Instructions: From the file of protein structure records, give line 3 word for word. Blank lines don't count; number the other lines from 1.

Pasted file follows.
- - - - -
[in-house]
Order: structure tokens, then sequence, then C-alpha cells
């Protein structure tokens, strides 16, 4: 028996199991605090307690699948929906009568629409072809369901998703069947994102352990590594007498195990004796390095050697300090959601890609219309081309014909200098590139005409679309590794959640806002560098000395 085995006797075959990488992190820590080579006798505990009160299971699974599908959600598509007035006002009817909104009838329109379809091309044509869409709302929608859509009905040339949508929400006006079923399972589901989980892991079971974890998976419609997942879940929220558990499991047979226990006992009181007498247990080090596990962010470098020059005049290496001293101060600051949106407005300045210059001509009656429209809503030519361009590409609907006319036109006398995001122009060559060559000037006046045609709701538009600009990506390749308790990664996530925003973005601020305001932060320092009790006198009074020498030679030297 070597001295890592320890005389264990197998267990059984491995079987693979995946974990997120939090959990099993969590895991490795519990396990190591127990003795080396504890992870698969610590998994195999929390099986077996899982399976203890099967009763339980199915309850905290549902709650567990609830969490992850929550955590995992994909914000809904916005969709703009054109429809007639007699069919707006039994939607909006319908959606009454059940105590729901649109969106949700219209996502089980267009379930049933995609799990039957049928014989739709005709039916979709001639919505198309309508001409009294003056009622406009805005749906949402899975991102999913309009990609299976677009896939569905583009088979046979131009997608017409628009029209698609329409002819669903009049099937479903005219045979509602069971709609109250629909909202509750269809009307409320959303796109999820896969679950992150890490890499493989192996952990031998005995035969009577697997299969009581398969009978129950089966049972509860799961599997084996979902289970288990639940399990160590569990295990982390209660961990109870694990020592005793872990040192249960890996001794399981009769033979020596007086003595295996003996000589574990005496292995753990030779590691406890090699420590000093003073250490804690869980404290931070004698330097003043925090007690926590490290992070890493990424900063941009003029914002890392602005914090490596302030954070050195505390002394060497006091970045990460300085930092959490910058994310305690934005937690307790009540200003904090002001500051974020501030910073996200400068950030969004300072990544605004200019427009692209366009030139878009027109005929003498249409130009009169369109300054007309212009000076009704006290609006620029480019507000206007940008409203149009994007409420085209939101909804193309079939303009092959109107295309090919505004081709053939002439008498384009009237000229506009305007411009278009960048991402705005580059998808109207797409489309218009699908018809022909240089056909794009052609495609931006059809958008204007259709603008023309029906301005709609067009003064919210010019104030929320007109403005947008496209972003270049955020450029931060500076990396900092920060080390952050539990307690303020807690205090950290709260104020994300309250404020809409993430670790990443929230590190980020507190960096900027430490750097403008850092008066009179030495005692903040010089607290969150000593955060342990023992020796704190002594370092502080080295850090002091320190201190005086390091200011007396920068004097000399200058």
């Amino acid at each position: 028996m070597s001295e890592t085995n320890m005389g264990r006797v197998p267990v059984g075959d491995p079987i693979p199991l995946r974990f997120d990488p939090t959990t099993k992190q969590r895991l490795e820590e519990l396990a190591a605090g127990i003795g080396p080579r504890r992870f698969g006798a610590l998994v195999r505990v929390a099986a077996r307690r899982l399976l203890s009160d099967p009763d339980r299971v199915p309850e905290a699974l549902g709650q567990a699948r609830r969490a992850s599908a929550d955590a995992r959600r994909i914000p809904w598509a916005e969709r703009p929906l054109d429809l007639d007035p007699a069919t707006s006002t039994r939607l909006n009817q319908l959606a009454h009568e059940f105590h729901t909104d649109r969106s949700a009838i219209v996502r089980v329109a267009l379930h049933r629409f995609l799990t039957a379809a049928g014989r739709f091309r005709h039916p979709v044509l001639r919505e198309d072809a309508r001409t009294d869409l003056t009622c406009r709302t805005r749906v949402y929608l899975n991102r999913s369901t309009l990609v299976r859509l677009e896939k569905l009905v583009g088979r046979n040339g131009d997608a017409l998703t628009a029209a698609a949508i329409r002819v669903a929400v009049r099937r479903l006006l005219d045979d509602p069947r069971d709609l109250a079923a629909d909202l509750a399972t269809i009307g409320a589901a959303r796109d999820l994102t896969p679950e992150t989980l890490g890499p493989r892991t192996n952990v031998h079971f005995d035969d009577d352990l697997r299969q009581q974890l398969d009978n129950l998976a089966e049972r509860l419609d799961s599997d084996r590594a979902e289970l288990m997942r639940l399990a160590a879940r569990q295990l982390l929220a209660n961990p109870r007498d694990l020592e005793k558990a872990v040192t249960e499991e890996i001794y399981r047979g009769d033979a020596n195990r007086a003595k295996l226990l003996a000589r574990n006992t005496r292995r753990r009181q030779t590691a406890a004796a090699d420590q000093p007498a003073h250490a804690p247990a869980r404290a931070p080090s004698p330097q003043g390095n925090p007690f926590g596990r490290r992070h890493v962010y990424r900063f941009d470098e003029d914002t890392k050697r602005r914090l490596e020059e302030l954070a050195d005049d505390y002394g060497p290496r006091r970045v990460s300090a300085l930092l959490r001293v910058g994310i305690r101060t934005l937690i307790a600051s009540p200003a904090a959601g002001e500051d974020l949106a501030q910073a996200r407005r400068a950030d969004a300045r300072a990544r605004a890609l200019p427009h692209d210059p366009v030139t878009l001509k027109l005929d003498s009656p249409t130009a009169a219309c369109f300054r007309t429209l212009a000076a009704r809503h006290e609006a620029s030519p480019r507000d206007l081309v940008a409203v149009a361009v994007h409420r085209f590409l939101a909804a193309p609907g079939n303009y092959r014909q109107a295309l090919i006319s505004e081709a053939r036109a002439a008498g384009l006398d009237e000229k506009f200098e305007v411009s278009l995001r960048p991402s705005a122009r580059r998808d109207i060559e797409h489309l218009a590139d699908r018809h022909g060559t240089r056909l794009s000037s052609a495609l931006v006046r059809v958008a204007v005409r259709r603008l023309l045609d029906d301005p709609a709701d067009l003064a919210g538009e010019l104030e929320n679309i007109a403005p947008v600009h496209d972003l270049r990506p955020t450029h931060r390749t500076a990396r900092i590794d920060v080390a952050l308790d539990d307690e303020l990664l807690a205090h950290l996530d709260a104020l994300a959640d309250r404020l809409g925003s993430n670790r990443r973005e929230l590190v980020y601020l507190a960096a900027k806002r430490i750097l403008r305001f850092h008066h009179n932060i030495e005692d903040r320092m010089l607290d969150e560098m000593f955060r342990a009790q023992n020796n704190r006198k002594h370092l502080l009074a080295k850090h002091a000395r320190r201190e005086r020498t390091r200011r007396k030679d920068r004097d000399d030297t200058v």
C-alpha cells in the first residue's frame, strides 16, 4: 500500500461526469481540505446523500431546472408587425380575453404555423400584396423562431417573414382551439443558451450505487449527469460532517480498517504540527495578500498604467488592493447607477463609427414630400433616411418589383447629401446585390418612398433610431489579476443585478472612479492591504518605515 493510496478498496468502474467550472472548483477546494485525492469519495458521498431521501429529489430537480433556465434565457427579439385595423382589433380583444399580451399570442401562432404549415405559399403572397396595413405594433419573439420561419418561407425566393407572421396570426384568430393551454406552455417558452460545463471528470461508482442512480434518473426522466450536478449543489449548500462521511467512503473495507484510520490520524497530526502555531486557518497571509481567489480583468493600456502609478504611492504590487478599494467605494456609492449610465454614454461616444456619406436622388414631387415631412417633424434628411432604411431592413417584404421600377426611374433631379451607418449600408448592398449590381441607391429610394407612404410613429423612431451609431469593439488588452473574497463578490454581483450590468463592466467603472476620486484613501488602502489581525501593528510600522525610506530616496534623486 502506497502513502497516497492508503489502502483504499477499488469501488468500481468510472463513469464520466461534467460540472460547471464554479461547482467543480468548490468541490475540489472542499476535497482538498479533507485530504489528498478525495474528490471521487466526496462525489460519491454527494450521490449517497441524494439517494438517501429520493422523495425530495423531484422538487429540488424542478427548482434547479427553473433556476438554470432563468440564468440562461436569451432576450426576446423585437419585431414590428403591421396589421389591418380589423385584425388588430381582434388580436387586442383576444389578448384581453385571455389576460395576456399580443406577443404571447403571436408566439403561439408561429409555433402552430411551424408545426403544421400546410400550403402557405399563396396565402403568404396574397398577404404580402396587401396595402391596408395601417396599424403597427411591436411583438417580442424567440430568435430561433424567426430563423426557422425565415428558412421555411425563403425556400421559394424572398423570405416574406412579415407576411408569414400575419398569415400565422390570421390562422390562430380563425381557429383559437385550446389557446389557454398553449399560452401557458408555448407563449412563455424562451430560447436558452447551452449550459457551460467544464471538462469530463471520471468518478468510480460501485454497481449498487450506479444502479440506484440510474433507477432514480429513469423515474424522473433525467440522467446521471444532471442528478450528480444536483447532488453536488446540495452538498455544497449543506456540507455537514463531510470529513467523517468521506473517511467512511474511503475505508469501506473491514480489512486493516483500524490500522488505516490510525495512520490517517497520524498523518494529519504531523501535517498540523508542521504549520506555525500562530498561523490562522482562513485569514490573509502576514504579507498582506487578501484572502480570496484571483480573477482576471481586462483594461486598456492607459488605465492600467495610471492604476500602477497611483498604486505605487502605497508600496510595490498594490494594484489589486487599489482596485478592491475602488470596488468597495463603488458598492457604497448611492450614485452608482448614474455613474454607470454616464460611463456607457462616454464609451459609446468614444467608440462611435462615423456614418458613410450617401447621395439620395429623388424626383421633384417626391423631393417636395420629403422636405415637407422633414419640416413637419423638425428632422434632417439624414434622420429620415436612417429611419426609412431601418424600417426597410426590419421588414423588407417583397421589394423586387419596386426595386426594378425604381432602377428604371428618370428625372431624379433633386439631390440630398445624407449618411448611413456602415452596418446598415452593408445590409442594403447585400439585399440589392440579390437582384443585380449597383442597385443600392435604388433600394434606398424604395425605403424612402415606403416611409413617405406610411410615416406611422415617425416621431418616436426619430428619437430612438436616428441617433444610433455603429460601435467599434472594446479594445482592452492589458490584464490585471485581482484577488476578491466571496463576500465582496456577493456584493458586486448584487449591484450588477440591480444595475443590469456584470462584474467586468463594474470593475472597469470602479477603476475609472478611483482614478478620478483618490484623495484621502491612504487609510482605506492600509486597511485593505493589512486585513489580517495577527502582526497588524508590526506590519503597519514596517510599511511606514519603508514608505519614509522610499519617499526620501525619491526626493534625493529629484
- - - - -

């Protein structure tokens, strides 16, 4: 028996199991605090307690699948929906009568629409072809369901998703069947994102352990590594007498195990004796390095050697300090959601890609219309081309014909200098590139005409679309590794959640806002560098000395 085995006797075959990488992190820590080579006798505990009160299971699974599908959600598509007035006002009817909104009838329109379809091309044509869409709302929608859509009905040339949508929400006006079923399972589901989980892991079971974890998976419609997942879940929220558990499991047979226990006992009181007498247990080090596990962010470098020059005049290496001293101060600051949106407005300045210059001509009656429209809503030519361009590409609907006319036109006398995001122009060559060559000037006046045609709701538009600009990506390749308790990664996530925003973005601020305001932060320092009790006198009074020498030679030297 070597001295890592320890005389264990197998267990059984491995079987693979995946974990997120939090959990099993969590895991490795519990396990190591127990003795080396504890992870698969610590998994195999929390099986077996899982399976203890099967009763339980199915309850905290549902709650567990609830969490992850929550955590995992994909914000809904916005969709703009054109429809007639007699069919707006039994939607909006319908959606009454059940105590729901649109969106949700219209996502089980267009379930049933995609799990039957049928014989739709005709039916979709001639919505198309309508001409009294003056009622406009805005749906949402899975991102999913309009990609299976677009896939569905583009088979046979131009997608017409628009029209698609329409002819669903009049099937479903005219045979509602069971709609109250629909909202509750269809009307409320959303796109999820896969679950992150890490890499493989192996952990031998005995035969009577697997299969009581398969009978129950089966049972509860799961599997084996979902289970288990639940399990160590569990295990982390209660961990109870694990020592005793872990040192249960890996001794399981009769033979020596007086003595295996003996000589574990005496292995753990030779590691406890090699420590000093003073250490804690869980404290931070004698330097003043925090007690926590490290992070890493990424900063941009003029914002890392602005914090490596302030954070050195505390002394060497006091970045990460300085930092959490910058994310305690934005937690307790009540200003904090002001500051974020501030910073996200400068950030969004300072990544605004200019427009692209366009030139878009027109005929003498249409130009009169369109300054007309212009000076009704006290609006620029480019507000206007940008409203149009994007409420085209939101909804193309079939303009092959109107295309090919505004081709053939002439008498384009009237000229506009305007411009278009960048991402705005580059998808109207797409489309218009699908018809022909240089056909794009052609495609931006059809958008204007259709603008023309029906301005709609067009003064919210010019104030929320007109403005947008496209972003270049955020450029931060500076990396900092920060080390952050539990307690303020807690205090950290709260104020994300309250404020809409993430670790990443929230590190980020507190960096900027430490750097403008850092008066009179030495005692903040010089607290969150000593955060342990023992020796704190002594370092502080080295850090002091320190201190005086390091200011007396920068004097000399200058």